"I am so thankful I did. I've always had an interest in electrical work and looked at another training program, but decided against it after doing my research. I am in my second year and I couldn't imagine getting this level of teaching expertise anywhere else. Being able to earn a living while doing so is extremely important to me. I could not afford to go without an income with those children still at home. I have gone from working a mindless job for $15 an hour to one where I solve problems and am mentally challenged. There are not many opportunities like this for upward mobility and a significant pay increase."

David Terwilleger, Journeyman Wireman/Training Director
Austin, Texas, Local 520

"Because of the IBEW, I was able to support my family and look forward to a time when I would be able to comfortably retire and not rely on others to support me. The opportunity to advance in the trade was important too. In fact, the most valuable aspect of being an electrician in a trade union is the freedom to manage my career any way I want. For those who like independence and the feeling of control over your destiny, look into an apprenticeship."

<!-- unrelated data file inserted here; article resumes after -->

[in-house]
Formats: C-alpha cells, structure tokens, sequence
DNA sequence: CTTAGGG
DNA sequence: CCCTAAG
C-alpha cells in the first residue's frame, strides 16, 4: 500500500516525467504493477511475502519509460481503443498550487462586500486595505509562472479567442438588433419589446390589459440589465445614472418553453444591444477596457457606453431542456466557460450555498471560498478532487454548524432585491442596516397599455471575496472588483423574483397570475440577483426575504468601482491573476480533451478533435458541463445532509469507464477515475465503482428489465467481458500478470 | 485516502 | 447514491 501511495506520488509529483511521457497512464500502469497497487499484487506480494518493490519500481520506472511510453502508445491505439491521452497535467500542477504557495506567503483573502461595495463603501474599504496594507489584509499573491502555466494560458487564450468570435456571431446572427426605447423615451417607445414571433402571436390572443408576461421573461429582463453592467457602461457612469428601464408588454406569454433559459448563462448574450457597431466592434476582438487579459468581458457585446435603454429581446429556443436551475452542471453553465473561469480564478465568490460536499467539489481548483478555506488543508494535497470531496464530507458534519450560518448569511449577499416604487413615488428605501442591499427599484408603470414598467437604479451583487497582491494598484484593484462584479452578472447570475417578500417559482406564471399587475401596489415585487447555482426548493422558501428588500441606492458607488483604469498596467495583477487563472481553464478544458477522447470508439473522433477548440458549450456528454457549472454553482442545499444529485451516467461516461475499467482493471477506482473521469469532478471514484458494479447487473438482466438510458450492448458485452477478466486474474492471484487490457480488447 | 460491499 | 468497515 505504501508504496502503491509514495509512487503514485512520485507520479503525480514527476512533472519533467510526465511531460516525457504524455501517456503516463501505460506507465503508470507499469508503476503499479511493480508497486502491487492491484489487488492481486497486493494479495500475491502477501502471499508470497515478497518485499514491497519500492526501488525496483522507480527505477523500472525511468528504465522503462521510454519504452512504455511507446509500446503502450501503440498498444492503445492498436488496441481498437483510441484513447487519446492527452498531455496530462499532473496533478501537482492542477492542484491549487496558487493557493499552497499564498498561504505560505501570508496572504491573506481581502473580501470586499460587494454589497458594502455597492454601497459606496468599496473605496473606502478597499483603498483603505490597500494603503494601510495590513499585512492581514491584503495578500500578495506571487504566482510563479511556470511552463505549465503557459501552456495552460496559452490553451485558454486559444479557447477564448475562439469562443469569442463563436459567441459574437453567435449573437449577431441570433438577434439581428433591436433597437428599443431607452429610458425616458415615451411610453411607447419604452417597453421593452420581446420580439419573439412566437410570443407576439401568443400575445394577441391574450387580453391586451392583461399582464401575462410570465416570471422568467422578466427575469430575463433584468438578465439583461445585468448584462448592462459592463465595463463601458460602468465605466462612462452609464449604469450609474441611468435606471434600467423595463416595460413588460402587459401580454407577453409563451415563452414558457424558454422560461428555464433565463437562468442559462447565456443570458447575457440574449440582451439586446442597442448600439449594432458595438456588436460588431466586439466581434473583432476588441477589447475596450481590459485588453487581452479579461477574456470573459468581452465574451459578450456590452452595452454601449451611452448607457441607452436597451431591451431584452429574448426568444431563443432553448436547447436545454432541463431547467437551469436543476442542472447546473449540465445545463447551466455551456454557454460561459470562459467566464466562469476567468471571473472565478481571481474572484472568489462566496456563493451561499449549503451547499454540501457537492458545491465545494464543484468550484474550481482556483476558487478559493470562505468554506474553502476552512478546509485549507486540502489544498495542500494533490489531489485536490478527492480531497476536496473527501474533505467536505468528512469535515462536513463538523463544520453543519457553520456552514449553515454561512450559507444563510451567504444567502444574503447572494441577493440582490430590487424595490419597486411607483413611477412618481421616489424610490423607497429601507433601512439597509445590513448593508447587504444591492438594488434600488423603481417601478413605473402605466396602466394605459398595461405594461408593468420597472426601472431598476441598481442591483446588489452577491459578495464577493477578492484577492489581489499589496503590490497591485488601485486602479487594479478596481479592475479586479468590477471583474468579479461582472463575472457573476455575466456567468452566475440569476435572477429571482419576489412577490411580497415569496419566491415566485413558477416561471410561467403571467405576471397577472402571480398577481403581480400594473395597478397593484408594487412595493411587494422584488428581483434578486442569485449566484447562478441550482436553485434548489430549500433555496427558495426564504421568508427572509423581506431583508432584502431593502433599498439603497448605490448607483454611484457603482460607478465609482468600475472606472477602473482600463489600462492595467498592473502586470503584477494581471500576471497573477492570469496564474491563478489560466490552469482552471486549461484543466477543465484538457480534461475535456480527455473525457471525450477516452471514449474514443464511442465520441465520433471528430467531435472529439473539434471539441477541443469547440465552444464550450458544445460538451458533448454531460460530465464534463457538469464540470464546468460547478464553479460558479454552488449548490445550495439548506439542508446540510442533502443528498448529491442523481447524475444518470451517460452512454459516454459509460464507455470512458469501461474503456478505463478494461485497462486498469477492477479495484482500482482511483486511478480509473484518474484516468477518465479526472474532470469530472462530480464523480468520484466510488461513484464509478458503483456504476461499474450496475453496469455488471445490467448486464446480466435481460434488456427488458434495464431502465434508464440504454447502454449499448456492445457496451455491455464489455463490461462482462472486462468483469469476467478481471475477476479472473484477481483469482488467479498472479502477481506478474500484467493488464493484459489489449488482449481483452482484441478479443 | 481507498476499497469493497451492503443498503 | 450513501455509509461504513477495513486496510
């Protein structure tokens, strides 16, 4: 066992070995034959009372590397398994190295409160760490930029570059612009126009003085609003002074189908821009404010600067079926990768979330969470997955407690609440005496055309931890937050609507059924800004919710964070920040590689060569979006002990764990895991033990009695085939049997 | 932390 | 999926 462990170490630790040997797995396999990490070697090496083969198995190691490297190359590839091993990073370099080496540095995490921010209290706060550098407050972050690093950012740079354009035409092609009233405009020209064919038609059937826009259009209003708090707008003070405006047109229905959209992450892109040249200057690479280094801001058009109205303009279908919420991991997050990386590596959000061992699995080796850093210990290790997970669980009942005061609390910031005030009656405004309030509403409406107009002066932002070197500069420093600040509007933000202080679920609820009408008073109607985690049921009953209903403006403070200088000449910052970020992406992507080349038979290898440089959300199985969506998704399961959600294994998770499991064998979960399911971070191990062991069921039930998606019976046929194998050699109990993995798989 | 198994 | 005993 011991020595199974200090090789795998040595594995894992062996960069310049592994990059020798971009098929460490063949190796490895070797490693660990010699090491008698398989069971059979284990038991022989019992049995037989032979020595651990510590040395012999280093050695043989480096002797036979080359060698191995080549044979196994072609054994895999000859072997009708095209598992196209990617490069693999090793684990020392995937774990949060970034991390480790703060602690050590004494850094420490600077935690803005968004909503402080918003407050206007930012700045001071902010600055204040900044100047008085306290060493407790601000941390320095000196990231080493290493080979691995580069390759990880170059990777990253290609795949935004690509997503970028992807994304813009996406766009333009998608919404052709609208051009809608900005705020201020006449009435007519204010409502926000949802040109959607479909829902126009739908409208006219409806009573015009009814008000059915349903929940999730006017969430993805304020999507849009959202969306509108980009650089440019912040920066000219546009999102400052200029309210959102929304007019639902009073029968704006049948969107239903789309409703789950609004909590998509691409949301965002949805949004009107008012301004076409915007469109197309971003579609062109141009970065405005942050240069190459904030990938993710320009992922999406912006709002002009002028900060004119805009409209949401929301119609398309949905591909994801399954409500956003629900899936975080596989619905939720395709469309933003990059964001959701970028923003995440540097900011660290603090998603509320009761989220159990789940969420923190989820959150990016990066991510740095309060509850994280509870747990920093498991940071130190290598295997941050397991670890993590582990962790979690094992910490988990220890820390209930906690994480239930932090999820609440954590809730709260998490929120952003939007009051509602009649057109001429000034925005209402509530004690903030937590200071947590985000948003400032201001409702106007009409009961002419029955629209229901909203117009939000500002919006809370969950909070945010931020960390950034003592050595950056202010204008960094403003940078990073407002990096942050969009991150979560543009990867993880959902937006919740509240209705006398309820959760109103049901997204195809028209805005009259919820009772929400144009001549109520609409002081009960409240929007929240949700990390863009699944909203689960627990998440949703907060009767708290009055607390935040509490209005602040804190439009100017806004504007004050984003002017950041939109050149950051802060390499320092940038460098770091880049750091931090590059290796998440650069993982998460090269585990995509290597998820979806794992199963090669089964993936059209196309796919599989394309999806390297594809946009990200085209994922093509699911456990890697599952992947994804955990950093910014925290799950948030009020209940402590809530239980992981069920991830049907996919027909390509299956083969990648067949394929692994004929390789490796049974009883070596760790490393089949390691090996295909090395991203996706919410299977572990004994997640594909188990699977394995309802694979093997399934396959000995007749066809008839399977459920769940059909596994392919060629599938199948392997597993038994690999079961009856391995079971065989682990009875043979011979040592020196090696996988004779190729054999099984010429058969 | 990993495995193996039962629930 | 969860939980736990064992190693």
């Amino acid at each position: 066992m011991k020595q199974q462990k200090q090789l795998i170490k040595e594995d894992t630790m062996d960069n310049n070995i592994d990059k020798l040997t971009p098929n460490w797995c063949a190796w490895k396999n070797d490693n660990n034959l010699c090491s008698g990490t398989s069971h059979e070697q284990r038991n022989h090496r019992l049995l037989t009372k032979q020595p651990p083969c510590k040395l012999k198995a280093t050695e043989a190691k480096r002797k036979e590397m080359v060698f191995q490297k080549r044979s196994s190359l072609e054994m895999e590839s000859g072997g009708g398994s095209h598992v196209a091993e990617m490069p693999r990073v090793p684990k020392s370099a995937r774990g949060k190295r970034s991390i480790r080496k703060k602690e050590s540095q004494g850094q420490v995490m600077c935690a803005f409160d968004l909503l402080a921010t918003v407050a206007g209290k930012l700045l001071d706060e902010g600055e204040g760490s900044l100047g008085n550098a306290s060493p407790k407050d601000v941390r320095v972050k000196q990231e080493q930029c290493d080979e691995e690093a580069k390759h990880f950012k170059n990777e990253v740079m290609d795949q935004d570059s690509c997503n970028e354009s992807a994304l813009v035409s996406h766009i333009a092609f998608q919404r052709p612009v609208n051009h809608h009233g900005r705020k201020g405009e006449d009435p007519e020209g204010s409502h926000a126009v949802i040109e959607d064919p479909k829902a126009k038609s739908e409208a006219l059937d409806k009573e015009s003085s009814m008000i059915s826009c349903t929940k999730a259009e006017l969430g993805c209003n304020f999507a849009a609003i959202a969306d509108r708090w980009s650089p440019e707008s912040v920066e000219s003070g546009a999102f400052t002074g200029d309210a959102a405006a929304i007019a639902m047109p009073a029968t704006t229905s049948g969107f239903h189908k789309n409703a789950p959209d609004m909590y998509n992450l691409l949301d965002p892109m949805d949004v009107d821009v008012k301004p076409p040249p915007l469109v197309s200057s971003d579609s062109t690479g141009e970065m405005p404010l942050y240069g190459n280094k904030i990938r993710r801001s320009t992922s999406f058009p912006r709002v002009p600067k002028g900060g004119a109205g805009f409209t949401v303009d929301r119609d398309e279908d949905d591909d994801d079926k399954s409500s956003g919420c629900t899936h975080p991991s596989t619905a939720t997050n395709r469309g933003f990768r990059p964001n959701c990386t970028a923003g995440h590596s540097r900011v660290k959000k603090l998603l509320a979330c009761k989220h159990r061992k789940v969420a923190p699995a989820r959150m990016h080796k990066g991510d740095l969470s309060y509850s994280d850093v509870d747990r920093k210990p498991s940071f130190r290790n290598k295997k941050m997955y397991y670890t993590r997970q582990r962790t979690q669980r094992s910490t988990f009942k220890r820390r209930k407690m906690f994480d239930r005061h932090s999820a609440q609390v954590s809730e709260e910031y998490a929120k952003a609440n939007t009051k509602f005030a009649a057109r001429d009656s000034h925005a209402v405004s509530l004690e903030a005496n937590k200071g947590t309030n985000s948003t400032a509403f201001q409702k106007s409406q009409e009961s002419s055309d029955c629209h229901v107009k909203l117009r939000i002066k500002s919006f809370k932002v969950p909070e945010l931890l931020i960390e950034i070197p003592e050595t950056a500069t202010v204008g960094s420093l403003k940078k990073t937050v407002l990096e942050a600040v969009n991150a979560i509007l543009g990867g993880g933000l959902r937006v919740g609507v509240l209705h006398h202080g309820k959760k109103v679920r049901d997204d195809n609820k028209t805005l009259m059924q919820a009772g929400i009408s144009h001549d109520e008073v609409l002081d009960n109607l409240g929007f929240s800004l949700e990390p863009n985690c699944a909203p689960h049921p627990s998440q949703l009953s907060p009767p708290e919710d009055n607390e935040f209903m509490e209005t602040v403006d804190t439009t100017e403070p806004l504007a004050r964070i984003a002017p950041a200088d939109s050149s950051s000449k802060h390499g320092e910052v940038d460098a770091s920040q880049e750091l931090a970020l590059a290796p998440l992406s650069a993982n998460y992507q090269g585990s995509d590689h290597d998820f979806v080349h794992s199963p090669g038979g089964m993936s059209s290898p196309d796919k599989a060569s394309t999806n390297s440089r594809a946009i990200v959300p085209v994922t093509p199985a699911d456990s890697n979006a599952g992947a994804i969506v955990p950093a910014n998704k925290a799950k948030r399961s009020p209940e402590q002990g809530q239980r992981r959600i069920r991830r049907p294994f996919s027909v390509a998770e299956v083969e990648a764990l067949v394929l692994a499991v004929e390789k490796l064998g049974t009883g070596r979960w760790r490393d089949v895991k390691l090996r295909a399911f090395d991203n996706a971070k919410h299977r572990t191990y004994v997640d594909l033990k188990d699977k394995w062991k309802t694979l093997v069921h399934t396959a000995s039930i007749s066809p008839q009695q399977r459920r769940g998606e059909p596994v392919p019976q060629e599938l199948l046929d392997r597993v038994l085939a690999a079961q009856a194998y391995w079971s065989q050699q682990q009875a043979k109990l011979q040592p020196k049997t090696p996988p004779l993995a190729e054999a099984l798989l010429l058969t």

Lee Clancy, Operations Foreman
St. Paul, Minn., Local 23

"I did well in high school and enrolled in college because that's what you were supposed to do. But college wasn't a good fit for me, so I decided to take a different path. Who wants to take out loans for classes that don't seem relevant?

"I enrolled in an IBEW limited energy installer apprenticeship, and that was a good start, but I decided to go into nuclear energy and completed a plant attendant apprenticeship too. The IBEW and its apprenticeships are the difference between me working dead-end jobs and solidly rooting my family into the middle class."

Chris Brown, Journeyman Wireman
Lansing, Mich., Local 665

"I'm a U.S. Marine Corps veteran. I left active duty in 2005 after 13 years of service. I bounced around, job to job, always being told, 'Thank you for your service, but we don't have any room.' When I started my IBEW apprenticeship in 2012, they told me they were honored to bring more veterans on board. I've been a journeyman wireman for two years now. The skills and benefits have allowed me to help put my daughter through college. I'm able to put my 8-year-old son in a stellar hockey program. I'm no longer struggling with bills and have a great benefits package, and I'm no longer worried about retirement or the future."